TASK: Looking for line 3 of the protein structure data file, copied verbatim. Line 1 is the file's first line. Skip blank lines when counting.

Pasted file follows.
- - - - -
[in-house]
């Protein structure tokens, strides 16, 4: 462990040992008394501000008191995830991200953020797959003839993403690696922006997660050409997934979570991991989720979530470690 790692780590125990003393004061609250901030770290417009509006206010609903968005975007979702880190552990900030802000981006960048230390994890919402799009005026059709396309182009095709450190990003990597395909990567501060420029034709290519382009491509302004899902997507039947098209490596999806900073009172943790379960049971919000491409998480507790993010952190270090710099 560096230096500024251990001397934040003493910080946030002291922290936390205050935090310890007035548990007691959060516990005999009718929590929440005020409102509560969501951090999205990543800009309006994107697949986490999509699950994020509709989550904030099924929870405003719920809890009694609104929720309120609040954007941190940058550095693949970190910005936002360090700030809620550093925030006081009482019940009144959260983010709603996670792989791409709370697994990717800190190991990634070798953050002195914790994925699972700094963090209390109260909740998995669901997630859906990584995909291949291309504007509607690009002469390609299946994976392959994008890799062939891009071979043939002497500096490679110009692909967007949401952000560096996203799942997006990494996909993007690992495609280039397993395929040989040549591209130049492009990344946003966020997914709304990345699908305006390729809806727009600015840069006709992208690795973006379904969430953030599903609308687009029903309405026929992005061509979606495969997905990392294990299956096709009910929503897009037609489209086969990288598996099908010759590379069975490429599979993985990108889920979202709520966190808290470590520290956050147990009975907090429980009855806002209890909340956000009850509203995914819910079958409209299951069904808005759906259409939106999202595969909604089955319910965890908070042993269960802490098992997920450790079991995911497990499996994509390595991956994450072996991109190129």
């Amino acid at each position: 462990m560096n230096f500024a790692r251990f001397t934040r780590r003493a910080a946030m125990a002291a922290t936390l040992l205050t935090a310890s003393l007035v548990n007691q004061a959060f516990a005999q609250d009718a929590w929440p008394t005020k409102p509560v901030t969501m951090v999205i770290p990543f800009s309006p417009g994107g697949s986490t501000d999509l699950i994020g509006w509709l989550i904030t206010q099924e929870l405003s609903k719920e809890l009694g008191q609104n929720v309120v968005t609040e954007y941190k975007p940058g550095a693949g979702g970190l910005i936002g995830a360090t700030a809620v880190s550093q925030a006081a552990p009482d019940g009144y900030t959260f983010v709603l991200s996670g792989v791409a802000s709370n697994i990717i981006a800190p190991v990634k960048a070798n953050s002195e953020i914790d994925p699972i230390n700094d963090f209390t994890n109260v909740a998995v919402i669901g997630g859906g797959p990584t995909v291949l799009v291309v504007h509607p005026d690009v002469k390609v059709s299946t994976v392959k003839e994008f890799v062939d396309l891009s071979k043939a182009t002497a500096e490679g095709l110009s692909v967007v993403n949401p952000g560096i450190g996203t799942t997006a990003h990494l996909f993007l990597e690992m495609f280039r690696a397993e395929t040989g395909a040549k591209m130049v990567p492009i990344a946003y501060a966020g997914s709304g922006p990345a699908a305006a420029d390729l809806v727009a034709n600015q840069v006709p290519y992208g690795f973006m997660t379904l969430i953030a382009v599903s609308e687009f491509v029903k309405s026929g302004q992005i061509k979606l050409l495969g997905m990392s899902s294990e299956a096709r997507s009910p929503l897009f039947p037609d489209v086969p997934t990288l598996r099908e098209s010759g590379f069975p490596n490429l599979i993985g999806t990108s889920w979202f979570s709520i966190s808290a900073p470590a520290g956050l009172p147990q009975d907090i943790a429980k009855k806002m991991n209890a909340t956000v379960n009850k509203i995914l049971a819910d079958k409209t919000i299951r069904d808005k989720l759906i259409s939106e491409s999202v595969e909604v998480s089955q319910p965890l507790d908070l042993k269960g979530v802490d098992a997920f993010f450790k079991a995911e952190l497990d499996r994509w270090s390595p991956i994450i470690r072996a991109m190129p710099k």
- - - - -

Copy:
């Amino acid at each position: 462990m560096n230096f500024a790692r251990f001397t934040r780590r003493a910080a946030m125990a002291a922290t936390l040992l205050t935090a310890s003393l007035v548990n007691q004061a959060f516990a005999q609250d009718a929590w929440p008394t005020k409102p509560v901030t969501m951090v999205i770290p990543f800009s309006p417009g994107g697949s986490t501000d999509l699950i994020g509006w509709l989550i904030t206010q099924e929870l405003s609903k719920e809890l009694g008191q609104n929720v309120v968005t609040e954007y941190k975007p940058g550095a693949g979702g970190l910005i936002g995830a360090t700030a809620v880190s550093q925030a006081a552990p009482d019940g009144y900030t959260f983010v709603l991200s996670g792989v791409a802000s709370n697994i990717i981006a800190p190991v990634k960048a070798n953050s002195e953020i914790d994925p699972i230390n700094d963090f209390t994890n109260v909740a998995v919402i669901g997630g859906g797959p990584t995909v291949l799009v291309v504007h509607p005026d690009v002469k390609v059709s299946t994976v392959k003839e994008f890799v062939d396309l891009s071979k043939a182009t002497a500096e490679g095709l110009s692909v967007v993403n949401p952000g560096i450190g996203t799942t997006a990003h990494l996909f993007l990597e690992m495609f280039r690696a397993e395929t040989g395909a040549k591209m130049v990567p492009i990344a946003y501060a966020g997914s709304g922006p990345a699908a305006a420029d390729l809806v727009a034709n600015q840069v006709p290519y992208g690795f973006m997660t379904l969430i953030a382009v599903s609308e687009f491509v029903k309405s026929g302004q992005i061509k979606l050409l495969g997905m990392s899902s294990e299956a096709r997507s009910p929503l897009f039947p037609d489209v086969p997934t990288l598996r099908e098209s010759g590379f069975p490596n490429l599979i993985g999806t990108s889920w979202f979570s709520i966190s808290a900073p470590a520290g956050l009172p147990q009975d907090i943790a429980k009855k806002m991991n209890a909340t956000v379960n009850k509203i995914l049971a819910d079958k409209t919000i299951r069904d808005k989720l759906i259409s939106e491409s999202v595969e909604v998480s089955q319910p965890l507790d908070l042993k269960g979530v802490d098992a997920f993010f450790k079991a995911e952190l497990d499996r994509w270090s390595p991956i994450i470690r072996a991109m190129p710099k």